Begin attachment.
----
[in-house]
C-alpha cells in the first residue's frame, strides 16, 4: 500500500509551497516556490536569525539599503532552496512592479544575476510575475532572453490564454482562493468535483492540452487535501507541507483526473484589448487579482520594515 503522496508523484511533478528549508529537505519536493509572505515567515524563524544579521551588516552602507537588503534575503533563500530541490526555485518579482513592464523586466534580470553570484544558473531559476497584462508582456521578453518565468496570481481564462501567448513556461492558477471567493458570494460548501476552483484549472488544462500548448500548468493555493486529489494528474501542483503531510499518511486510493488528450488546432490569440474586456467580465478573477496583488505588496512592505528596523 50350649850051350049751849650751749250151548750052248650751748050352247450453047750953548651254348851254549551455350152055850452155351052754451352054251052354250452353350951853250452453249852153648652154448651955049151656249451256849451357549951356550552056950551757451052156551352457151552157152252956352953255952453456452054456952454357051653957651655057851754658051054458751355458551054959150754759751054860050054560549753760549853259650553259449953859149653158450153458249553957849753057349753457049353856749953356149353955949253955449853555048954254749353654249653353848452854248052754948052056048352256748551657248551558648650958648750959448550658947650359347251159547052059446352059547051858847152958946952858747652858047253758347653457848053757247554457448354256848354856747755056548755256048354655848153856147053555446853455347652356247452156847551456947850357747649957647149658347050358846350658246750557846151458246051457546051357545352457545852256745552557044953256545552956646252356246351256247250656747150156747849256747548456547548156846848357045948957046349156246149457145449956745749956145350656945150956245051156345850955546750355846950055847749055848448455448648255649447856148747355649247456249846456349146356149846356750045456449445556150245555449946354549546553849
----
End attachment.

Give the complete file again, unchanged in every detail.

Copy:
[in-house]
C-alpha cells in the first residue's frame, strides 16, 4: 500500500509551497516556490536569525539599503532552496512592479544575476510575475532572453490564454482562493468535483492540452487535501507541507483526473484589448487579482520594515 503522496508523484511533478528549508529537505519536493509572505515567515524563524544579521551588516552602507537588503534575503533563500530541490526555485518579482513592464523586466534580470553570484544558473531559476497584462508582456521578453518565468496570481481564462501567448513556461492558477471567493458570494460548501476552483484549472488544462500548448500548468493555493486529489494528474501542483503531510499518511486510493488528450488546432490569440474586456467580465478573477496583488505588496512592505528596523 50350649850051350049751849650751749250151548750052248650751748050352247450453047750953548651254348851254549551455350152055850452155351052754451352054251052354250452353350951853250452453249852153648652154448651955049151656249451256849451357549951356550552056950551757451052156551352457151552157152252956352953255952453456452054456952454357051653957651655057851754658051054458751355458551054959150754759751054860050054560549753760549853259650553259449953859149653158450153458249553957849753057349753457049353856749953356149353955949253955449853555048954254749353654249653353848452854248052754948052056048352256748551657248551558648650958648750959448550658947650359347251159547052059446352059547051858847152958946952858747652858047253758347653457848053757247554457448354256848354856747755056548755256048354655848153856147053555446853455347652356247452156847551456947850357747649957647149658347050358846350658246750557846151458246051457546051357545352457545852256745552557044953256545552956646252356246351256247250656747150156747849256747548456547548156846848357045948957046349156246149457145449956745749956145350656945150956245051156345850955546750355846950055847749055848448455448648255649447856148747355649247456249846456349146356149846356750045456449445556150245555449946354549546553849